Portland police say officers fired at a man inside and then outside a Starbucks attached to a Fred Meyer grocery store in Northeast Portland on Friday, wounding him after he harassed baristas and displayed a handgun once authorities arrived.
Four officers opened fire on the 34-year-old man at the coffee shop in the same building as the Hollywood district Fred Meyer at 3030 N.E. Weidler St. after 5:05 p.m., according to Portland police spokesman Sgt. Pete Simpson. The man was taken to a hospital for treatment and is expected to survive, he said.
The wounded man’s identity has not yet been released by police. Simpson said he has a federal warrant for his arrest on suspicion of escape. A firearm believed to have been in the wounded man’s possession was seized by officers, Simpson said. He added that it’s not yet clear if the gun was fired, nor has it been confirmed if it is real or a replica.
No one else was injured. The four officers involved have not yet been identified, and they will be placed on paid administrative leave.
Fred Meyer remained open after the shooting and was still serving customers as of 8:40 p.m. There is no entrance into the Starbucks from inside the grocery store.
A large section of the parking lot near Northeast 30th Avenue and Broadway was blocked off with several rows of yellow police tape, but customers outside the tape came and went from the store using another entrance and shopped as usual.
A few customers shopping in the store at the time of the shooting told The Oregonian/OregonLive that they heard three to eight gunshots and initially weren’t sure where they were coming from. Employees in the store said they were told not to speak to anyone other than police about the shooting.
Tamara Siuda said she was walking toward a Chase bank ATM in the shopping complex to deposit a check when when she heard shouting and saw police officers with guns running in that direction. She slowed down and considered heading back to her car, but decided that it might not protect her if a shooting were to occur.
She decided to stay on the side of the building. Two Fred Meyer employees stopped her from heading into the store, and the three of them speculated about what could be going on to draw armed officers there.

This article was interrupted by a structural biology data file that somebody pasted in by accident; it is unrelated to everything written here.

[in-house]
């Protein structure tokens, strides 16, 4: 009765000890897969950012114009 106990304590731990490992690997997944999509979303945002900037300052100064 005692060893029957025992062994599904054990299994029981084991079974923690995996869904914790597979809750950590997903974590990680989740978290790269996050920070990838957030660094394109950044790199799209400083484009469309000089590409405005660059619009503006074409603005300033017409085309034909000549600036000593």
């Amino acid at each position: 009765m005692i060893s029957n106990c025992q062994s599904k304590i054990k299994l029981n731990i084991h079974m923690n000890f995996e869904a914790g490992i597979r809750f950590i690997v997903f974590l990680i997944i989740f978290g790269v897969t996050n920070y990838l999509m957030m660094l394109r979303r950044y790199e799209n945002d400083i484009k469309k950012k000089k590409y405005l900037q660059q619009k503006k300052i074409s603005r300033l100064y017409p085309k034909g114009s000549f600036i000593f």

“We yelled at several people in cars to not go near the store, and the gunfire began,” Siuda said. “I can’t say there was much time to think.”
The three huddled against the building and ducked down, she said. Siuda credits prior martial arts training in helping her keep her composure during the shooting.
She was not sure how many shots she heard.
“Once there is that much gunfire, though, the only smart thing to do is get out of the way,” she said.
Siuda said they saw officers drag a man onto the sidewalk from near the Starbucks entrance, and then she and the Fred Meyer employees decided to head into the grocery store.
Customers were being directed to leave through the garden area entrance. Police put up caution tape around the area, she said.
Siuda said she later asked to get her car, which was parked in the cordoned-off section, and was eventually allowed to leave.
She was surprised how quickly the shooting unfolded. She said she sent a text about seeing police with guns at the store at 5:18 p.m. and replied that she was safe six minutes later. She saw an ambulance leave at 5:39 p.m. and got home by 6:23 p.m.
Siuda said after looking at the timestamps on her phone, she felt everything occurred over a much longer period of time. She later learned that the man shot was going to survive.
“I am very glad that it wasn’t much worse than it was,” she said. “I think it could have been, easily.”
Some possible witnesses at one point were led out of the store by officers and onto a TriMet bus parked in the cordoned-off section of the parking lot. Police staff individually took their pictures while on the bus and then took them into cars nearby and interviewed them.
Portland Police Chief Danielle Outlaw was among the officers at the shooting scene. She said in a statement that an investigation of the shooting is underway.
“I’m thankful there was no loss of life during this volatile situation,” she said.
According to Simpson, the 34-year-old man appeared under the influence of alcohol or drugs when he came into the Starbucks and began yelling at workers. He then went behind the counter, causing the employees to go into a back room and lock the door.
The man tried to get inside the room, and someone called 911. Officers saw the man with the gun when they arrived, prompting them to shoot at him inside the coffee shop, Simpson said.
The man then went outside the Starbucks, was shot at again and fell down after being hit, Simpson said. He then struggled with officers as they tried putting him in handcuffs, according to Simpson.
He was taken to a hospital in Portland for treatment. It’s not yet clear how long he will be in the hospital. He will likely be booked into the Multnomah County Detention Center afterward.
Simpson said he didn’t immediately have any more details on the man’s prior federal case. He said he didn’t know how many workers were in the Starbucks when the shooting occurred and added that investigators believe customers left soon after the man arrived.
Simpson said more information related to the shooting will possibly be released Saturday.
Update, 12/8: This story has been updated with additional witness account.
— Everton Bailey Jr.